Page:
I’m interested in palliative care medicine, and in my travels I have always felt drawn to the different ways in which people and cultures view death and dying. Our morning spent touring the ICUs of both the private and subsidized hospitals at SRMC with Dr. Ram, the new chief of Intensive Care, got me thinking about end-of-life care in countries like India where resources can be limited and suffering seems far-reaching.
Dr. Ram stopped at the foot of each bed and presented the patients one by one to us. Early on, he remarked on just how many patients in his ICU should not have been there in the first place. For example: an elderly man with a history of dementia and multiple strokes now with respiratory failure, or a middle-aged woman with metastatic cancer admitted with sepsis. With the rising prevalence of non-communicable diseases in India in conjunction with more sophisticated healthcare delivery and an improving economy, more patients are reaching end-stage disease. But Dr. Ram is troubled by how often he sees escalation of care in instances when a palliative approach would better serve the patient. It is not that death and dying are taboo topics in India. Shrines to loved ones who have passed adorn family homes. A man will symbolically shave his head to mark a death in the family. Clinicians here seem to face some of the same barriers as we do in the States when it comes to shifting from curative to palliative intent. Face time with patients is limited, training on how to have end-of-life discussions is minimal, and acceptance of death can often feel like defeat or failure.
But I was interested to learn about the unique ways in which India has been challenged to meet the scale of need for palliative care. In access to end-of life care, India ranked 67 out of 80 countries in 2015. Of course a critical part of providing care to the dying is optimal pain control. Interestingly, India is the world’s largest legal producer of opium for medical purposes, but most is exported to the West. Morphine was also tightly restricted in India until recently and so generations of physicians are unfamiliar with its use. Furthermore, to give patients the dignity of having a peaceful death at home, where most prefer to be, the support of caregivers who are skilled in palliative care is needed. Families who live below or near the poverty line cannot afford relative luxuries like a visiting nurse.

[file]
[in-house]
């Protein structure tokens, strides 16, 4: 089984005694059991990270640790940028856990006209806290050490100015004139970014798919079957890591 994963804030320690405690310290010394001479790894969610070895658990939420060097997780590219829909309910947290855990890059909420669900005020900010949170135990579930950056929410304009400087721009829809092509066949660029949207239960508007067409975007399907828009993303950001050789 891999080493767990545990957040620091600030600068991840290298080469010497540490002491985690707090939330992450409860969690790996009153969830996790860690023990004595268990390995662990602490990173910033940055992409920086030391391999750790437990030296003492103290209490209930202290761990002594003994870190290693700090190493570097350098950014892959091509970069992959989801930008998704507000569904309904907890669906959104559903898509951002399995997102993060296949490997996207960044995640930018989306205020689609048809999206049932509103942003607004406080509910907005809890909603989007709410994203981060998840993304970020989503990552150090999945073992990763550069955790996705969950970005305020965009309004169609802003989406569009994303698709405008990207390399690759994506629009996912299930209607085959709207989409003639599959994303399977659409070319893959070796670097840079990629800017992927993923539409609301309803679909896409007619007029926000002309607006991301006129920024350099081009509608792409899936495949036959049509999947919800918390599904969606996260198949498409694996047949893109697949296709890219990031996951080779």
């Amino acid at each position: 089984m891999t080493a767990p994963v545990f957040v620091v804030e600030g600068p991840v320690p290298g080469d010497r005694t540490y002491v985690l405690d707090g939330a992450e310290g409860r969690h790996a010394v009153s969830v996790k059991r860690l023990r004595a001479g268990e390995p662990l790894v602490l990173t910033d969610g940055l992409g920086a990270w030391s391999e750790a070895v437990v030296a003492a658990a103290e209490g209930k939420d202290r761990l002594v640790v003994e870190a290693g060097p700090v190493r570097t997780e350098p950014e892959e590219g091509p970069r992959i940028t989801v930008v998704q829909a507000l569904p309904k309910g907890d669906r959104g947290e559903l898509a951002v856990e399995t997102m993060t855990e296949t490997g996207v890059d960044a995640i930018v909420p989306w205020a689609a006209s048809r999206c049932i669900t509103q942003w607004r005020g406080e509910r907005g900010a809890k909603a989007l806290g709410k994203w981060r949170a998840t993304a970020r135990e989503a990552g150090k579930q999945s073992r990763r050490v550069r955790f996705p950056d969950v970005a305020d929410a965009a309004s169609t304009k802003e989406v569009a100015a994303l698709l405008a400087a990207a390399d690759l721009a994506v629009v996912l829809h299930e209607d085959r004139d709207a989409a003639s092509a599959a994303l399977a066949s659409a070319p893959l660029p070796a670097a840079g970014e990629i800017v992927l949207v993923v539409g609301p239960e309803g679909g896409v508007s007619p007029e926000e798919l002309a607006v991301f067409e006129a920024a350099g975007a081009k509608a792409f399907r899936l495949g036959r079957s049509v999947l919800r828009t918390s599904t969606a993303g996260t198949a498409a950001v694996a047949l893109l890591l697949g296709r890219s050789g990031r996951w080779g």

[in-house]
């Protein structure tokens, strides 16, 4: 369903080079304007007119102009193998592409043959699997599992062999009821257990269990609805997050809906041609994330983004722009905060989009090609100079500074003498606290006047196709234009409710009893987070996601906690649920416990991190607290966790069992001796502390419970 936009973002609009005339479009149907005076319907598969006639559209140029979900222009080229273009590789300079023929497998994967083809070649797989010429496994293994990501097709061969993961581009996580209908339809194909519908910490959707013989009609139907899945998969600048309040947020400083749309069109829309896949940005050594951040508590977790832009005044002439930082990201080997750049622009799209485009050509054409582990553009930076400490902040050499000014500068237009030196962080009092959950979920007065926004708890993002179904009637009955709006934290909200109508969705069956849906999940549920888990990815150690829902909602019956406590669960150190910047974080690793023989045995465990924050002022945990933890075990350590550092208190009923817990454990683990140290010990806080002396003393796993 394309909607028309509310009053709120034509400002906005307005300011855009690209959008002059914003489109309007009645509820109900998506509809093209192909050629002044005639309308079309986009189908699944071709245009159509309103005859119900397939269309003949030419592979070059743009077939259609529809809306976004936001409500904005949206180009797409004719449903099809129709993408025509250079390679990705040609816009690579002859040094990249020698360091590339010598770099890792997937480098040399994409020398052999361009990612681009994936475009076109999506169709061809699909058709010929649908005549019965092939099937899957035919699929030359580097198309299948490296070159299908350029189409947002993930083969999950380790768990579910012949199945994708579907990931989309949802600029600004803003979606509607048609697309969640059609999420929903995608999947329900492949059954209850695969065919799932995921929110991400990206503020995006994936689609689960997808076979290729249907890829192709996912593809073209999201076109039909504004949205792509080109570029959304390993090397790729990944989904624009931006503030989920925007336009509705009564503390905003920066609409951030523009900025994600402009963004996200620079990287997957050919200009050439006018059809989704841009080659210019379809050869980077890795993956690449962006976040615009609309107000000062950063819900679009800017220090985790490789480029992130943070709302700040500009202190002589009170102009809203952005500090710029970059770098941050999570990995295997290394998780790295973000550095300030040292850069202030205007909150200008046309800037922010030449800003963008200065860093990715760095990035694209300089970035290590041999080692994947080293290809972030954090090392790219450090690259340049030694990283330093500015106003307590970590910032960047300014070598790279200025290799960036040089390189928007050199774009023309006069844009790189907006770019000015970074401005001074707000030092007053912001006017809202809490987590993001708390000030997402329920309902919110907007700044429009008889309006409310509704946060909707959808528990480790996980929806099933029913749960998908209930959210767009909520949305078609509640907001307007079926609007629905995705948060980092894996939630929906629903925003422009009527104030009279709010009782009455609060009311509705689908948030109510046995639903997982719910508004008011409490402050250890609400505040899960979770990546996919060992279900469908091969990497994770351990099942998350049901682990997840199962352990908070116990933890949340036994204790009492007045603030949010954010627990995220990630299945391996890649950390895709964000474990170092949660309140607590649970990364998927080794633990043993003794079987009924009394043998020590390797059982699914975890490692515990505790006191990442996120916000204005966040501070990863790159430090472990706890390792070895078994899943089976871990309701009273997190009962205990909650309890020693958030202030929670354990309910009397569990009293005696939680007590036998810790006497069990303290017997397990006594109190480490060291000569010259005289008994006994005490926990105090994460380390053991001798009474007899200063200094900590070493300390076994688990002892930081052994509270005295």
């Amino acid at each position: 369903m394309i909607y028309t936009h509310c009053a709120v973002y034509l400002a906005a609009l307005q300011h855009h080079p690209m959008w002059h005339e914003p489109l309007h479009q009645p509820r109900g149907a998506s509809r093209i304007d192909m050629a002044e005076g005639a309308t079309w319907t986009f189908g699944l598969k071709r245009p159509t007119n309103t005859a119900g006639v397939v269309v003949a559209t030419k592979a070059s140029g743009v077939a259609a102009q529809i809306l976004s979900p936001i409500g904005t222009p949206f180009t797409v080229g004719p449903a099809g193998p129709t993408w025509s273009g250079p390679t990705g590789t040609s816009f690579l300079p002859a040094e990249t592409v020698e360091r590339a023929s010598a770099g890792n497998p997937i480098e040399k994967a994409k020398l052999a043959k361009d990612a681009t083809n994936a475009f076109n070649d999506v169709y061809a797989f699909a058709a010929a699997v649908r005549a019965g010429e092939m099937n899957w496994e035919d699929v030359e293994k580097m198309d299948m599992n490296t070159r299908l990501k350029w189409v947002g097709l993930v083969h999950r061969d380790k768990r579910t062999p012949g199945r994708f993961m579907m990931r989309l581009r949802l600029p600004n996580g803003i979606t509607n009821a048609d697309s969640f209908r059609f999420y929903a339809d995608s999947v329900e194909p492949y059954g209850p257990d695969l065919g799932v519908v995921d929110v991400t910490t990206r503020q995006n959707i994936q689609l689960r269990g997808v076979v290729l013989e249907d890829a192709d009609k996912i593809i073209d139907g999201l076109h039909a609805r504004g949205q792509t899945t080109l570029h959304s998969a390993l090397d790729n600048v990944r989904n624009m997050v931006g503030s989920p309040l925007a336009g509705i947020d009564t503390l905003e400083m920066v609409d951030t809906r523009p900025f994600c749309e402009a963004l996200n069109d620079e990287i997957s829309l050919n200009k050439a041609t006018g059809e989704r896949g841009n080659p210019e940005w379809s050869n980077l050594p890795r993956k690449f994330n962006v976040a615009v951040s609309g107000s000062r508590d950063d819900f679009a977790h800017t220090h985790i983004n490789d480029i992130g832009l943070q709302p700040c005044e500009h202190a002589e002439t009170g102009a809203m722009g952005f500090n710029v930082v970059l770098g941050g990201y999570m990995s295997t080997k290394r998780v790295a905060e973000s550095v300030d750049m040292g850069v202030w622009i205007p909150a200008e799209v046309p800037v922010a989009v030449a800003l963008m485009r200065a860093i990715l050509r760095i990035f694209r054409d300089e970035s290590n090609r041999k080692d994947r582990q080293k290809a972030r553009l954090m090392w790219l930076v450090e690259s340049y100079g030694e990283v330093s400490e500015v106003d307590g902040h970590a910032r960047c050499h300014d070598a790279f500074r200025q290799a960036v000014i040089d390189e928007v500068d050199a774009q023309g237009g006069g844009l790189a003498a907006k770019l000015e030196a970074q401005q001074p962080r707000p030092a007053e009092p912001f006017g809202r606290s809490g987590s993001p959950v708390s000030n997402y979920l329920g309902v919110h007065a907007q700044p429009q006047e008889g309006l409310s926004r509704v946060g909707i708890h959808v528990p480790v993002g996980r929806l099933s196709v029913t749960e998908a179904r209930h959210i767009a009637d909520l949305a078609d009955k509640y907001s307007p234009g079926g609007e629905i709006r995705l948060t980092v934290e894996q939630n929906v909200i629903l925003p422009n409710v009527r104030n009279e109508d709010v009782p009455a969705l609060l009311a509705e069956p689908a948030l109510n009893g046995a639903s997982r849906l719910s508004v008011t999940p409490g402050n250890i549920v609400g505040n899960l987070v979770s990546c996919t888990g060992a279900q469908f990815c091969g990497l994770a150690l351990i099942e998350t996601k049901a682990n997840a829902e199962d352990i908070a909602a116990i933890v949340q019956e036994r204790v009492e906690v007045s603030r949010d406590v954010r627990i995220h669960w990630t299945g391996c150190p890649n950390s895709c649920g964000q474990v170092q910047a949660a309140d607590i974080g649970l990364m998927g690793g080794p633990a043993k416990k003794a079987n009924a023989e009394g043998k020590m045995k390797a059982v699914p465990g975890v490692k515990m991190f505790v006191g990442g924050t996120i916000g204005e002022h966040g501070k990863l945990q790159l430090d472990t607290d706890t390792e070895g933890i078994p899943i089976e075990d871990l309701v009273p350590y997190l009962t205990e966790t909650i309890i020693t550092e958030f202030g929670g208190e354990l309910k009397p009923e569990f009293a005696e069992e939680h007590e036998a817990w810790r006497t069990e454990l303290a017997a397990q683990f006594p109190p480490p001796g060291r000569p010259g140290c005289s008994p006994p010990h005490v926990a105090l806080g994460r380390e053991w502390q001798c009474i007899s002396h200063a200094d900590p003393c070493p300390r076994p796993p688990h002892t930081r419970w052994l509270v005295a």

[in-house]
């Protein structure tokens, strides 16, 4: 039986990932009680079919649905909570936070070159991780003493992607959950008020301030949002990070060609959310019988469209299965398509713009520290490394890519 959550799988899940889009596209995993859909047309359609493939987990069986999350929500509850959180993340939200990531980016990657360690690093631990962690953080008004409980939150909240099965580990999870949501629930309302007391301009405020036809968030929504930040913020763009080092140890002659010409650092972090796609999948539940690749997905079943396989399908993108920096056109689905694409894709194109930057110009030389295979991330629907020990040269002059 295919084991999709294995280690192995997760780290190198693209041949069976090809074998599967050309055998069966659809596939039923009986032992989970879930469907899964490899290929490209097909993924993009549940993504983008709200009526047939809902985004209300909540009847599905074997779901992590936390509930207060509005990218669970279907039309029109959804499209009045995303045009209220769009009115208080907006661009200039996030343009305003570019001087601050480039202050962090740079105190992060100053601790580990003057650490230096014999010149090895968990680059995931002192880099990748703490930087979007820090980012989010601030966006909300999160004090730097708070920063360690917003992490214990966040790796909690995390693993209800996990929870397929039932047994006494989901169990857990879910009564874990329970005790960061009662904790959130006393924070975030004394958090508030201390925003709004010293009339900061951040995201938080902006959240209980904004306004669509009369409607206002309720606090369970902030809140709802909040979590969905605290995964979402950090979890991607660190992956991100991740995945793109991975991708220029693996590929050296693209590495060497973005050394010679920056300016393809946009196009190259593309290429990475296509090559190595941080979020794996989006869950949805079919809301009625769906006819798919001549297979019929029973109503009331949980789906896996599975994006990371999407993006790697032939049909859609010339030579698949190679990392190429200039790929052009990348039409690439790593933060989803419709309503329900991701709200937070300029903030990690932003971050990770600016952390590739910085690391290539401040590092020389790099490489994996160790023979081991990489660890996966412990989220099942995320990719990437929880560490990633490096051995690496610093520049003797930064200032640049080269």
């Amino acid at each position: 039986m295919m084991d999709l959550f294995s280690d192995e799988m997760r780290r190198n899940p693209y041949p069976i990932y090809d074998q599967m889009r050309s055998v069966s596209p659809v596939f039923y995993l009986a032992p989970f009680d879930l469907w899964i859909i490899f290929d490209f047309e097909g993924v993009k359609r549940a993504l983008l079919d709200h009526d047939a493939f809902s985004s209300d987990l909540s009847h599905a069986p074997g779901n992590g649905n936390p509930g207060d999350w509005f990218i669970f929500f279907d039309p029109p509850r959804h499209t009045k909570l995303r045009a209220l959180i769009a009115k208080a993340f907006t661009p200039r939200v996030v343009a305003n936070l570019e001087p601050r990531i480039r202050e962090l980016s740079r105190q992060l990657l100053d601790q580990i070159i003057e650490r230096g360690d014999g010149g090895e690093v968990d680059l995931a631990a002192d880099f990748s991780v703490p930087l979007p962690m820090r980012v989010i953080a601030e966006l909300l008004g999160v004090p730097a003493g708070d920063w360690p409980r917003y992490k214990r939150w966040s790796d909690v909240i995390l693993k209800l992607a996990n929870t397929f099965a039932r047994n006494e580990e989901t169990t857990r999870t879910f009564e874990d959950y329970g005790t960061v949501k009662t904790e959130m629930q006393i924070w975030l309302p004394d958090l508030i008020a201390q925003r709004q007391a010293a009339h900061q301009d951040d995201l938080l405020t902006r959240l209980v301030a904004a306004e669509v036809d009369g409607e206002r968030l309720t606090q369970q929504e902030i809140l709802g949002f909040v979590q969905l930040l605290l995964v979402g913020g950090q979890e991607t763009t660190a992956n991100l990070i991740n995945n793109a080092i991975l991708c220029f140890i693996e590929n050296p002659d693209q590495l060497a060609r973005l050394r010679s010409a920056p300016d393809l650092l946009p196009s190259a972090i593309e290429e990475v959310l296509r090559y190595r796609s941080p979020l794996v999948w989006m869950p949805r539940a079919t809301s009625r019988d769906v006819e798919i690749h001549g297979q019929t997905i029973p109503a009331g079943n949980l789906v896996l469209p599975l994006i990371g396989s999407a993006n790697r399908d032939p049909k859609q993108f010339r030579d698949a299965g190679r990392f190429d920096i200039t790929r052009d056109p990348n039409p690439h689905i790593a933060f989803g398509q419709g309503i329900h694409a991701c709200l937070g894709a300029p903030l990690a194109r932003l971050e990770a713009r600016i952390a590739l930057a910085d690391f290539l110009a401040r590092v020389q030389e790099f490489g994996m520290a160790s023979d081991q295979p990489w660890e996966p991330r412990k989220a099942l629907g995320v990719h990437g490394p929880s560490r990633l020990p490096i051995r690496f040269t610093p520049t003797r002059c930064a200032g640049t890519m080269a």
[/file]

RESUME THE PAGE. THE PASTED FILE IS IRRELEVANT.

So far, India’s success story has centered around a community-based approach to palliative care in the small southwest state of Kerala. While Kerala is home to only 3 percent of India’s population, it provides two-thirds of the country’s palliative care services. The state’s government provides funding for community-based care programs and it was also one of the first to relax narcotics regulations for use at end-of-life. Palliative care clinics and home visit services are bolstered by a network of volunteers. You can read more about the impressive movement here: https://www.theatlantic.com/health/archive/2017/02/india-palliative-care/517995/.
Every community of providers faces its own challenges in initiating and providing meaningful end-of-life care. It will be interesting to see how the field of palliative care continues to grow and adapt here in India. I will be following along.